Off Beat
Tatler Malaysia|July 2021
The Danish label Ganni, one of fashion’s most successful contemporary brands, has been hitting all the right notes lately. Its secret? Daring to care
Rosana Lai

As isolated and anxious as the rest of the pandemic-stricken world, Ditte Reffstrup, at her home in Copenhagen, had the song You’re Not Alone by Olive on repeat. Music, she says, was the one constant in a year of disrupted plans. “It has always been something I turned to for comfort or for a change of mindset,” says Ditte, who has been the creative director of the Danish contemporary fashion label Ganni for more than a decade. So for her fall-winter 2021 collection, she staged a three-day online concert in February with performances by local artists Zsela, Deb Never and Coco O that included a version of that hypnotic tune on the setlist. “I just wanted to reach our community with that song, to help them recognise that we’re all feeling the same way.”

Ganni’s community consists of a sizeable fanbase of self-described “Ganni Girls”, whose members include Rihanna, Priyanka Chopra and top Scandi influencers like Pernille Teisbak. They all fell in love with a style Reffstrup made famous: a boyish twist on girly, seersucker frocks grounded in a sense of Danish practicality that always seem to capture the mood of the moment. And Ganni is definitely having a moment.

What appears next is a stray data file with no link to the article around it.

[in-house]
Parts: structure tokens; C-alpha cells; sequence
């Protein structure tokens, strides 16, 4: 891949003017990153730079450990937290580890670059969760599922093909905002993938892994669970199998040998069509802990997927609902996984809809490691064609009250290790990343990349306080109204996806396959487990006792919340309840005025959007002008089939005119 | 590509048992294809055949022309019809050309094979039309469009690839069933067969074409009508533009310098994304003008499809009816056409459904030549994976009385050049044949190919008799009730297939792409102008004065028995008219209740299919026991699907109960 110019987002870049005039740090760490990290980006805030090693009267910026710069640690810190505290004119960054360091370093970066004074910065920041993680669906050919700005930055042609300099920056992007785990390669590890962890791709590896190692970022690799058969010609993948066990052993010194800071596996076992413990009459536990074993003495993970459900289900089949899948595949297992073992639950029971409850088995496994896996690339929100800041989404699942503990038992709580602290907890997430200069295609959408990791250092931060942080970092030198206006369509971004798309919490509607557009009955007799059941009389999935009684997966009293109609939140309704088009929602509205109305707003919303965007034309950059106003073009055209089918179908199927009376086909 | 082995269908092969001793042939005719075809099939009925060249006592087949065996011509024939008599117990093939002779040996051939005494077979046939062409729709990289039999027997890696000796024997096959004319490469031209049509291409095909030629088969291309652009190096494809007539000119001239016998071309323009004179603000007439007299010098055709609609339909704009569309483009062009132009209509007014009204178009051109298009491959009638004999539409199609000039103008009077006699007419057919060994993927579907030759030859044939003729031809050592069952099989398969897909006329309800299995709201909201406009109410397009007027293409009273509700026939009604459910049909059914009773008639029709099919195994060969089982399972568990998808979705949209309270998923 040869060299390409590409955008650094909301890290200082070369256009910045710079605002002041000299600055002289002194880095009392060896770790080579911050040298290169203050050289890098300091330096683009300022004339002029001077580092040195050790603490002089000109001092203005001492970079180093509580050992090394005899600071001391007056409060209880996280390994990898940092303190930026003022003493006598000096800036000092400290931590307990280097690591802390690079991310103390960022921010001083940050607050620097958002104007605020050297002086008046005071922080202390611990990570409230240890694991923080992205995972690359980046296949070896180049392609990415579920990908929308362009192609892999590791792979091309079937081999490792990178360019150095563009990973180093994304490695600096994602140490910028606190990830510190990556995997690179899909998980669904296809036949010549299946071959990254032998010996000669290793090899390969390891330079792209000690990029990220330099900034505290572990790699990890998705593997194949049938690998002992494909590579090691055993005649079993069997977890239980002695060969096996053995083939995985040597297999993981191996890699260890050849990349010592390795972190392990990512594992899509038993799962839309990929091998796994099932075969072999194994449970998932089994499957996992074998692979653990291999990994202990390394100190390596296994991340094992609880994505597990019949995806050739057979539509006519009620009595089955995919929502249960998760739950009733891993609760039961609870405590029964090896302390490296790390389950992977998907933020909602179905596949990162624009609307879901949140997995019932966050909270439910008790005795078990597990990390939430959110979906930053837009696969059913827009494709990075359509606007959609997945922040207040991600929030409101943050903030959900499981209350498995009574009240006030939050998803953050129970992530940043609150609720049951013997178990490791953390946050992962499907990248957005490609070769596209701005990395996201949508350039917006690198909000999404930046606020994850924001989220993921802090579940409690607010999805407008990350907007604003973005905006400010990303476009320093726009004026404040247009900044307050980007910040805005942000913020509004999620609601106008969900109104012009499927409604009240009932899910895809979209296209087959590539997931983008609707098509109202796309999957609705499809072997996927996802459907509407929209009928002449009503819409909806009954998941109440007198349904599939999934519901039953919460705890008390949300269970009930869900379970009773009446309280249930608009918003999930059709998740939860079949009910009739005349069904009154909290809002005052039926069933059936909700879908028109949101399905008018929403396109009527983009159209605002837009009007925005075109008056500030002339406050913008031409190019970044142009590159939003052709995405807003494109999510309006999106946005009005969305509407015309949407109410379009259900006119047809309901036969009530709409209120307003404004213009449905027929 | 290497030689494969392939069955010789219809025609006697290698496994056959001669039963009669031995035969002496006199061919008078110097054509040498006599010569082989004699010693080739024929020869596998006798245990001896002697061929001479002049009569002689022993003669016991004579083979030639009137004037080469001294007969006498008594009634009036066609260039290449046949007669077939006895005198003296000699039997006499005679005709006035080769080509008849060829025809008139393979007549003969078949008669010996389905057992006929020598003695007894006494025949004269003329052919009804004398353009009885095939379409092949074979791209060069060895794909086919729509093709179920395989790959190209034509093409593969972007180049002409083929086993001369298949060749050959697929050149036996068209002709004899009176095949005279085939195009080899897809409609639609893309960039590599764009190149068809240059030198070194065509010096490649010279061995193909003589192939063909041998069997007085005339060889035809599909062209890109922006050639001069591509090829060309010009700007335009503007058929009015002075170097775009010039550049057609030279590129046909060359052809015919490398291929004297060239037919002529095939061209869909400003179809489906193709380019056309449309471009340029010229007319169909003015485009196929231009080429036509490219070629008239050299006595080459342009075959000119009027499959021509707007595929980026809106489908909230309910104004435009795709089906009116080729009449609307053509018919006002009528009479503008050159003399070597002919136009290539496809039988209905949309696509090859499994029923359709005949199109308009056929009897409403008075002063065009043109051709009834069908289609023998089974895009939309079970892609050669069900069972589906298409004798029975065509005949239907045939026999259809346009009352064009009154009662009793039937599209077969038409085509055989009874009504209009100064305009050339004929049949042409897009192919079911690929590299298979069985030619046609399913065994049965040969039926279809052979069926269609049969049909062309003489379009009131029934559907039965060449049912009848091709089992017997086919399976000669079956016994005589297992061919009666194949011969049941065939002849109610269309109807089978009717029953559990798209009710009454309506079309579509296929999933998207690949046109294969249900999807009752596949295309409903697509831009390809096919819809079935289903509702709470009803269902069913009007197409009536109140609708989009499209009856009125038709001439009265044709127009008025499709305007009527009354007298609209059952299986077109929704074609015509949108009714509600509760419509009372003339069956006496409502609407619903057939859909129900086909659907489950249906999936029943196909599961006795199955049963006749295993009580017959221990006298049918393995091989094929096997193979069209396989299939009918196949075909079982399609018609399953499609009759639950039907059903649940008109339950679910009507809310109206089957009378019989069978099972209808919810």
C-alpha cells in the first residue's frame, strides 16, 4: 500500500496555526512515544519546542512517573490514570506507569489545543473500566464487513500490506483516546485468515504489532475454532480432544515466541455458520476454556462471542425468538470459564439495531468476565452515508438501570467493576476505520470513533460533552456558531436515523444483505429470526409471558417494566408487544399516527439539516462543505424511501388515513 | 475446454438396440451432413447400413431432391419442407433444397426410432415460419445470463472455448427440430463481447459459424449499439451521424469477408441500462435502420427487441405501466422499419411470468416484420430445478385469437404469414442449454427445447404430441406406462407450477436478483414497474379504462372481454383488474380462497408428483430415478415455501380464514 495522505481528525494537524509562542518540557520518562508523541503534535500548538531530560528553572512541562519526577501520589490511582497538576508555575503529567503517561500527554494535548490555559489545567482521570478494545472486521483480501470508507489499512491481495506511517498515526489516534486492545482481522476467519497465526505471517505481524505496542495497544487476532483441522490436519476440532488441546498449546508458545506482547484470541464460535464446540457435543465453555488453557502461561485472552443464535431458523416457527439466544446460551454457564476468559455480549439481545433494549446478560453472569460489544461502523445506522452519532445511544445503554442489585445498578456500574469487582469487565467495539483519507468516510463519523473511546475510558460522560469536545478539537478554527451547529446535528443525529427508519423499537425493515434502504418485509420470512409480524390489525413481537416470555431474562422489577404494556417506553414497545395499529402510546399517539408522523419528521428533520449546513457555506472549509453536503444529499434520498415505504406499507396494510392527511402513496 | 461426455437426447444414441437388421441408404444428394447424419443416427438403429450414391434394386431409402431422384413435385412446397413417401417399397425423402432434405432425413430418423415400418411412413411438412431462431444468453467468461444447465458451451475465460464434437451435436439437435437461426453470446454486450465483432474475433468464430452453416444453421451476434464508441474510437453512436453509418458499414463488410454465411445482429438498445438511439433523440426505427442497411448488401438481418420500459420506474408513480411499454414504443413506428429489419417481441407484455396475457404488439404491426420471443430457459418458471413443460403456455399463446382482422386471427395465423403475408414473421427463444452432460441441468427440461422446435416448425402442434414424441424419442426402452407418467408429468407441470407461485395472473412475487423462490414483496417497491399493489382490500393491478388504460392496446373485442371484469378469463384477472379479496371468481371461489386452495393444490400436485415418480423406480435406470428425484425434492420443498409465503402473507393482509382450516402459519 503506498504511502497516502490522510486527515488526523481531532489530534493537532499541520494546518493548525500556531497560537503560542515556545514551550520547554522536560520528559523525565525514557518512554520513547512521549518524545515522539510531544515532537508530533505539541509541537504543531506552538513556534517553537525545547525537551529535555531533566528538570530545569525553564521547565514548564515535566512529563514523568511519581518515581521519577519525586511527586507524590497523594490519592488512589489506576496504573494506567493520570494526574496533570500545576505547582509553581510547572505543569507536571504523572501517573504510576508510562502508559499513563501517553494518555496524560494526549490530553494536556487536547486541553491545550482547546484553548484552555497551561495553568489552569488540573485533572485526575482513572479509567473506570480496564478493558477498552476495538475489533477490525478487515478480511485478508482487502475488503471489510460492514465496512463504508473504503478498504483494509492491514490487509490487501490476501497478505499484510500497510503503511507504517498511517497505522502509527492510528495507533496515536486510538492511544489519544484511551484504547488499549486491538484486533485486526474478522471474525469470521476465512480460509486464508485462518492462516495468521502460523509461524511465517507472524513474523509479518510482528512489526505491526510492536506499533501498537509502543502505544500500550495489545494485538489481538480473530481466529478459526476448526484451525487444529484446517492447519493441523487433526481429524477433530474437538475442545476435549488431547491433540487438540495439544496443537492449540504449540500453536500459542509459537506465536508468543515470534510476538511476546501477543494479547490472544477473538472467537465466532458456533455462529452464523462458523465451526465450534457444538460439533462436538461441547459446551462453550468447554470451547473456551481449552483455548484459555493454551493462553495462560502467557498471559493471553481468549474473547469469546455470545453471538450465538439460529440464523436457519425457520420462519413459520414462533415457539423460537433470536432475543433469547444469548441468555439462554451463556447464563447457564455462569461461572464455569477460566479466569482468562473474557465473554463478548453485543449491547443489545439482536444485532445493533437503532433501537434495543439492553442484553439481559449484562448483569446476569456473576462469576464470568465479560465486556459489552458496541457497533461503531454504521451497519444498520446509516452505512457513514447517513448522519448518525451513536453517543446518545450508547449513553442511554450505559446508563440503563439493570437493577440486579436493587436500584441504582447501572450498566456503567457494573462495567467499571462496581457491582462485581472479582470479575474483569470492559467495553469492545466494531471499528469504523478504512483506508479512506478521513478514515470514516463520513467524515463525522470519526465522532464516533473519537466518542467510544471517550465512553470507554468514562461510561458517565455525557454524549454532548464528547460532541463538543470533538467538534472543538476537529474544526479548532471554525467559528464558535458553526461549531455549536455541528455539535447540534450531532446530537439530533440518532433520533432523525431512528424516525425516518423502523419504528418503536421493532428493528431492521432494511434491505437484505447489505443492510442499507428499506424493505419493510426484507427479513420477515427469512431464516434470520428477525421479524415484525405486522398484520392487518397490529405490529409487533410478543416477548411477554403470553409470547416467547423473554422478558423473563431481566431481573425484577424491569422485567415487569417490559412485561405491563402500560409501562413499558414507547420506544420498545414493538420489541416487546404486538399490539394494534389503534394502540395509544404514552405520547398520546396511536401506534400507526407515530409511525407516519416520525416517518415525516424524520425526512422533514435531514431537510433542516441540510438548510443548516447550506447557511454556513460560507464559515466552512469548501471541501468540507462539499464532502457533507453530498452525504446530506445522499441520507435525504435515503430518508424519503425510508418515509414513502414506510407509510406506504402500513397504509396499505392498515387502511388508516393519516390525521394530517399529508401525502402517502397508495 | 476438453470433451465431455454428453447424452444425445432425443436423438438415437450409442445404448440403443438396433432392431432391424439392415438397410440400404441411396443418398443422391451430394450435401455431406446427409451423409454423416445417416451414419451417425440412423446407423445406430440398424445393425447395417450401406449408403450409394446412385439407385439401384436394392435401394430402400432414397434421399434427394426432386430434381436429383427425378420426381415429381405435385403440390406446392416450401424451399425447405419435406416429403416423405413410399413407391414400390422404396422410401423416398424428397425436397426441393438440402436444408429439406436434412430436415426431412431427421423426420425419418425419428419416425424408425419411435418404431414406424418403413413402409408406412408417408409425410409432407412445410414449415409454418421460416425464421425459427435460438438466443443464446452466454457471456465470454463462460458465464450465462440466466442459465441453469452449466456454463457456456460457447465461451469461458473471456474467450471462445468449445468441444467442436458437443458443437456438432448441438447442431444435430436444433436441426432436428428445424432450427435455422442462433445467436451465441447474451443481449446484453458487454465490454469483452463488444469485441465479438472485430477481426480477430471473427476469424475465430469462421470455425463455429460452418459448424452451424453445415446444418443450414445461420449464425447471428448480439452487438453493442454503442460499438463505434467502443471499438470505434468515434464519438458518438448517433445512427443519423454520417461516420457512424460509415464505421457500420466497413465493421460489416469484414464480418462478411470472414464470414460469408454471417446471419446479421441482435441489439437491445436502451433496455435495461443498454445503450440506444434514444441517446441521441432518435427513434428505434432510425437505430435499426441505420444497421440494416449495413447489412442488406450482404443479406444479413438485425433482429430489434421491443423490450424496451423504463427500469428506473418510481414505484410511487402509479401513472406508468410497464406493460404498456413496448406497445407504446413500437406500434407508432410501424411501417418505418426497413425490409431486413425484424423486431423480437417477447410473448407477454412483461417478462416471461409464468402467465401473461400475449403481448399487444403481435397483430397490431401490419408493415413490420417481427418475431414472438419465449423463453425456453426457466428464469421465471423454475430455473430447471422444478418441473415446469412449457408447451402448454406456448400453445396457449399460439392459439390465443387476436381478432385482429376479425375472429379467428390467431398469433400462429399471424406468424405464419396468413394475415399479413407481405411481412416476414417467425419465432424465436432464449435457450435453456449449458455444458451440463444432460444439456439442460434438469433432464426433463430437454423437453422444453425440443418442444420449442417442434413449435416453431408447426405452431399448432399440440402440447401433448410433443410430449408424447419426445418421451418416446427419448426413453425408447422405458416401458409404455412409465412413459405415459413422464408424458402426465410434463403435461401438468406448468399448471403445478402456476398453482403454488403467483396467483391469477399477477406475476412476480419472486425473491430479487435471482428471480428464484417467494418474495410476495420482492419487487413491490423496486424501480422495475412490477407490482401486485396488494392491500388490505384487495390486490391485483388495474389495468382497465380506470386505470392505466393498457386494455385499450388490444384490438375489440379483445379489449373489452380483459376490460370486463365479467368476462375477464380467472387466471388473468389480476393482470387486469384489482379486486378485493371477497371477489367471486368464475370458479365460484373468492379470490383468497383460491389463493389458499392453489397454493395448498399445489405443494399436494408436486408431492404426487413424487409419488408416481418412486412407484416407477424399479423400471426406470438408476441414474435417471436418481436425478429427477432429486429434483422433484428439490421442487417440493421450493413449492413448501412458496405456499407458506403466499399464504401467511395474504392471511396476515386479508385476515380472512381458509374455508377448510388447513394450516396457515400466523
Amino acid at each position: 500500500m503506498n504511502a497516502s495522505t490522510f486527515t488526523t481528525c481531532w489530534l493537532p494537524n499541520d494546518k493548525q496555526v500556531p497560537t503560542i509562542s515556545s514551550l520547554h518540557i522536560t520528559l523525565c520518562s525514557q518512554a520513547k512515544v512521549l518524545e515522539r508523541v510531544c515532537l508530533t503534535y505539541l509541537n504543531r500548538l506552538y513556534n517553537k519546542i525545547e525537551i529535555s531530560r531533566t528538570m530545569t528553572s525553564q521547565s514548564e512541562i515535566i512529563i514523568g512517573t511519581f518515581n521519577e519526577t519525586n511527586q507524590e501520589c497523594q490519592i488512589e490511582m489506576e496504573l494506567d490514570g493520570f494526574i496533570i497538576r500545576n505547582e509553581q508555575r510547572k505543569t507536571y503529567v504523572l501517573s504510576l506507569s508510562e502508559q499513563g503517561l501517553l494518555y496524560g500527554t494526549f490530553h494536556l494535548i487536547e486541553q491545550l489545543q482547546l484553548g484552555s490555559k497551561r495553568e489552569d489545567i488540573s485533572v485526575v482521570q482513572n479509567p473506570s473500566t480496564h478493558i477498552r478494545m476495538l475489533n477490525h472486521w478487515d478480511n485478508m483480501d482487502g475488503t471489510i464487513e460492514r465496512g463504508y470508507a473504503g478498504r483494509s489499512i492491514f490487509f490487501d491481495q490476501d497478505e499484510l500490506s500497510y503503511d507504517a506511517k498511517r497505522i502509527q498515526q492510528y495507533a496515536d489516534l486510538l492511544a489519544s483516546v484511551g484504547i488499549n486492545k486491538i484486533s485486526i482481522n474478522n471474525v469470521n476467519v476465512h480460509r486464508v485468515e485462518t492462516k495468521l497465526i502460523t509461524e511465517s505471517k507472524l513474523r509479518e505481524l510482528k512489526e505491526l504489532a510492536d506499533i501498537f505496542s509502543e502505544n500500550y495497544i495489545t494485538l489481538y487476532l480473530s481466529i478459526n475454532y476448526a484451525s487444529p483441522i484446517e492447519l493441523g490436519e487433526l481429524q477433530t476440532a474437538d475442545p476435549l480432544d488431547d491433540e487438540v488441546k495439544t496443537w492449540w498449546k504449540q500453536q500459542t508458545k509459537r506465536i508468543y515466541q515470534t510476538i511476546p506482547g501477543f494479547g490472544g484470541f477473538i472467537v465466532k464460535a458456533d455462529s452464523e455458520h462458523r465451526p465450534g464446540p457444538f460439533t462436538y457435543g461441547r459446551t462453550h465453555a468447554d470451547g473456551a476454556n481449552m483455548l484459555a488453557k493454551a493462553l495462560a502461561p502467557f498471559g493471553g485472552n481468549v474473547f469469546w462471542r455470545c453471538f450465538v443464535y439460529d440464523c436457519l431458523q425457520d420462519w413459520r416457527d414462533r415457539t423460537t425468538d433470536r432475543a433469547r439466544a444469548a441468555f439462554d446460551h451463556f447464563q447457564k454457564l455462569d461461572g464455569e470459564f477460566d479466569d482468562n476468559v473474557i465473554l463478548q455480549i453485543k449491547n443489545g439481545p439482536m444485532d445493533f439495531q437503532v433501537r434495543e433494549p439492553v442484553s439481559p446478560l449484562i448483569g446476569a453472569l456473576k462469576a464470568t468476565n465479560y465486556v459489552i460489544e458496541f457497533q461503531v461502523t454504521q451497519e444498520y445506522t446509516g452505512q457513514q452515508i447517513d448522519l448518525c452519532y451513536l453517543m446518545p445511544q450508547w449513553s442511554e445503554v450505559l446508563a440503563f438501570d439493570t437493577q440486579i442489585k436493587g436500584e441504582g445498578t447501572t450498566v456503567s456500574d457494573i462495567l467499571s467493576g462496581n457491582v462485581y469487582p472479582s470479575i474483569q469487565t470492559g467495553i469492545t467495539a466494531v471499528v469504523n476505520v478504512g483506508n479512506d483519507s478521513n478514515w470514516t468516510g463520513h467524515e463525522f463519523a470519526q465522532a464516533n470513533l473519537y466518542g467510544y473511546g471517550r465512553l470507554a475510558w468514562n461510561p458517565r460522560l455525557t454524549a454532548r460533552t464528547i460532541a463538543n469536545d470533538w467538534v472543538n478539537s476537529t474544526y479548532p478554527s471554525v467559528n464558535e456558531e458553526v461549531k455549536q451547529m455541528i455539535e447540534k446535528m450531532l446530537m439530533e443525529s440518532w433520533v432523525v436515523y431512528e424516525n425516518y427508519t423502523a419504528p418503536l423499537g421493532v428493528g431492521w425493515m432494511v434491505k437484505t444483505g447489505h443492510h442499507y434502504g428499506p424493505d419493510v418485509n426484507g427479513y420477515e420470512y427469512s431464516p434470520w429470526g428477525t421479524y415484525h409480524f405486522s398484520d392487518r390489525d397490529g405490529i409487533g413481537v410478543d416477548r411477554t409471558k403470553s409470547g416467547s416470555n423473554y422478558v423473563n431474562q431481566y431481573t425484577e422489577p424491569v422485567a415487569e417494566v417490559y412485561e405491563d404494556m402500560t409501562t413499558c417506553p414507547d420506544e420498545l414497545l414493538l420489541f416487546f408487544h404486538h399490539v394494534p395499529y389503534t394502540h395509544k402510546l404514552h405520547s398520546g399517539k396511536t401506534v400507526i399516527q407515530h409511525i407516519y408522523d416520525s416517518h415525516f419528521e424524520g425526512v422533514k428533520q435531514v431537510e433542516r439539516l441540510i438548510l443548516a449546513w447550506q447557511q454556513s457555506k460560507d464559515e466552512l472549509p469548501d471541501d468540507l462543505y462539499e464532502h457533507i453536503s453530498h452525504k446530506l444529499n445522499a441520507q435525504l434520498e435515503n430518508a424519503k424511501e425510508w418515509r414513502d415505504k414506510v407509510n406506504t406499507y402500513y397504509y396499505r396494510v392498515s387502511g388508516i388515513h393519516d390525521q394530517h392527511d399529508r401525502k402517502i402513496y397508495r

Despite an unstable economy last year, Ganni ranked among Net-a-Porter’s top five brands of 2020, alongside Gucci and Saint Laurent. Speaking to Reffstrup and her husband, Nicolaj, who acquired a small cashmere apparel company called Ganni in 2009 and turned it into a powerhouse, it becomes clear that they owe their success to their ability to walk a line between cult and mass, to talk neither up nor down to customers, and—unusual for such a large company making relatively affordable clothes—their commitment to sustainability. Ganni has been able to sit comfortably on shelves alongside luxury brands despite the fact that most of its dresses cost about US$250, and the Reffstrups have no intention to hike prices. “We like to call it ‘hacking the fashion industry’, investing in responsible solutions and having a business model that allows us to do that,” says Nicolaj, who hails from a tech background and serves as CEO.

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